Nitric oxide synthase inhibitor decrease NMDA-induced elevations of extracellular glutamate and intracellular ca(2+) levels via a cGMP-independent mechanism in cerebellar granule neurons
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- Nitric oxide synthase inhibitor decrease NMDA-induced elevations of extracellular glutamate and intracellular ca(2+) levels via a cGMP-independent mechanism in cerebellar granule neurons
- Sei Kwan Oh; Bong Sik Yun; In Ja Ryoo; Patrick P McCaslin; Ick Dong Yoo
- Bibliographic Citation
- Archives of Pharmacal Research, vol. 22, no. 1, pp. 48-54
- Publication Year
- These studies were designed to examine the differential effect of nitric oxide (NO) and cGMP on glutamate neurotransmission. In primary cultures of rat cerebellar granule cells, the glutamate receptor agonist N-methyl-D-aspartate (NMDA) stimulates the elevation of intracellular calcium concentration ([Ca2+]i), the release of glutamate, the synthesis of NO and an increase of cGMP. Although NO has been shown to stimulate guanylyl cyclase, it is unclear yet whether NO alters the NMDA-induced glutamate release and [Ca2+]i elevation. We showed that the NO synthase inhibitor, NG-monomethyl-L-arginine (NMMA), partially prevented the NMDA-induced release of glutamate and elevation of [Ca2+]i and completely blocked the elevation of cGMP. These effects of NO on glutamate release and [Ca2+]i elevation were unlikely to be secondary to cGMP as the cGMP analogue, dibutyryl cGMP (dBcGMP), did not suppress the effects of NMDA. Rather, dBcGMP slightly augmented the NMDA-induced elevation of [Ca2+]i with no change in the basal level of glutamate or [Ca2+]i. The extracellular NO scavenger hydroxocobalamine prevented the NMDA-induced release of glutamate providing indirect evidence that the effect of NO may act on the NMDA receptor. These results suggest that low concentration of NO has a role in maintaining the NMDA receptor activation in a cGMP-independent manner.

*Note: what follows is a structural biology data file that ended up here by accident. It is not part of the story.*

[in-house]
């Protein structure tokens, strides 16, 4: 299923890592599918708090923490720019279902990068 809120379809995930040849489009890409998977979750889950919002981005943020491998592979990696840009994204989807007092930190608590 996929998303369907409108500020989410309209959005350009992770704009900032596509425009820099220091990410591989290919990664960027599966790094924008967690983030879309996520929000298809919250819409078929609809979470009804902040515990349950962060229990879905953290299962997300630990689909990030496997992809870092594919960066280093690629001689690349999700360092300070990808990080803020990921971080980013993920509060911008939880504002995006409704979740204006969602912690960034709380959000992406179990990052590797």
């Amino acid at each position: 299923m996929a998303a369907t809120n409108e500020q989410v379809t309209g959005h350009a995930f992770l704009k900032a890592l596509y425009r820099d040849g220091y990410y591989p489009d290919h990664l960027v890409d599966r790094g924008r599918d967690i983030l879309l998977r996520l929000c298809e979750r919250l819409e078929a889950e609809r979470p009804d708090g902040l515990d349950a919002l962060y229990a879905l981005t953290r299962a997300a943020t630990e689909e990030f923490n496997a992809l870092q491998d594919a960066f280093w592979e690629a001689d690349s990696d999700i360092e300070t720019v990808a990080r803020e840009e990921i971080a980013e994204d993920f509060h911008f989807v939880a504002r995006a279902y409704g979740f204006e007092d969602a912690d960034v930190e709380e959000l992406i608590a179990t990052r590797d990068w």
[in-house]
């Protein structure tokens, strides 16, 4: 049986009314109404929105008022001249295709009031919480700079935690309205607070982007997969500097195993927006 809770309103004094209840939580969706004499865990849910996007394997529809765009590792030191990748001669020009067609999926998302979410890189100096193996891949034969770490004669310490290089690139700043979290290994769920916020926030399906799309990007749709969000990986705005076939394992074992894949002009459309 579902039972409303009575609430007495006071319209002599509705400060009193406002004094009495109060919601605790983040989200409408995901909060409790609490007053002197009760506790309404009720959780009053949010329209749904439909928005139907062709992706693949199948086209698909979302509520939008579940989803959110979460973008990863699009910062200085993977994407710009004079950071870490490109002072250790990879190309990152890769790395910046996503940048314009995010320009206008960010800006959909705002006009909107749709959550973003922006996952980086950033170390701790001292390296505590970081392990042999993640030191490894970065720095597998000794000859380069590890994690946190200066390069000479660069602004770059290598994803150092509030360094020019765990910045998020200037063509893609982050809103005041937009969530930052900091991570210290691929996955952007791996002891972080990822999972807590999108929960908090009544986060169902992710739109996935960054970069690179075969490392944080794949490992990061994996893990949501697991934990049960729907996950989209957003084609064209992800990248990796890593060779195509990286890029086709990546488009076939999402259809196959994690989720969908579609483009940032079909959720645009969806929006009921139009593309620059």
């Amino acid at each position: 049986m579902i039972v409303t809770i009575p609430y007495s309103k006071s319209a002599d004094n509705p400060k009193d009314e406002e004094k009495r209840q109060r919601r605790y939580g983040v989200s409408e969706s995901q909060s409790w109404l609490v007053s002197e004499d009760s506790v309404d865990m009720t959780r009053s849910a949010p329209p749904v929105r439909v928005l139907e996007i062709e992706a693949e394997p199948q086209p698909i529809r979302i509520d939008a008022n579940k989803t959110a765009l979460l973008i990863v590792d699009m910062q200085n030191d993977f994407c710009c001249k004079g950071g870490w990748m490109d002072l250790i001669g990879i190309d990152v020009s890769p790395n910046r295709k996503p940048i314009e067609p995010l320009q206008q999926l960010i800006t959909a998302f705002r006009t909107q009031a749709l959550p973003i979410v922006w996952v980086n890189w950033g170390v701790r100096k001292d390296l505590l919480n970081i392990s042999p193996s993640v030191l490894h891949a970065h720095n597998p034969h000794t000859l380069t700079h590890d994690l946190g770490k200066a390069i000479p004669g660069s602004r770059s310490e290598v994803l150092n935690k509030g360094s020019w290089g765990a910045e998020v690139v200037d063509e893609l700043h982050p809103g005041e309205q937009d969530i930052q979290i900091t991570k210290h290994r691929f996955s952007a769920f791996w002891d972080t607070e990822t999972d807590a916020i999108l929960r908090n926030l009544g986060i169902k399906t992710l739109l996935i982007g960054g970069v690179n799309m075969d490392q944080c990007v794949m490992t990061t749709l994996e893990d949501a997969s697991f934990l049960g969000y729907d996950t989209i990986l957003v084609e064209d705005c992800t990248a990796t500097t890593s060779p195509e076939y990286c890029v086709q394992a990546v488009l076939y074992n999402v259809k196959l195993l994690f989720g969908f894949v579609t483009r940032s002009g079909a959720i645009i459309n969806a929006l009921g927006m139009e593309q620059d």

- NMDANG-Monomethyl-L-arginineDibutyryl-cGMPCa2+ influxHydroxocobalaminGlutamate release
- Pharmaceutical Soc Korea
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- Ochang Branch Institute > Chemical Biology Research Center > 1. Journal Articles
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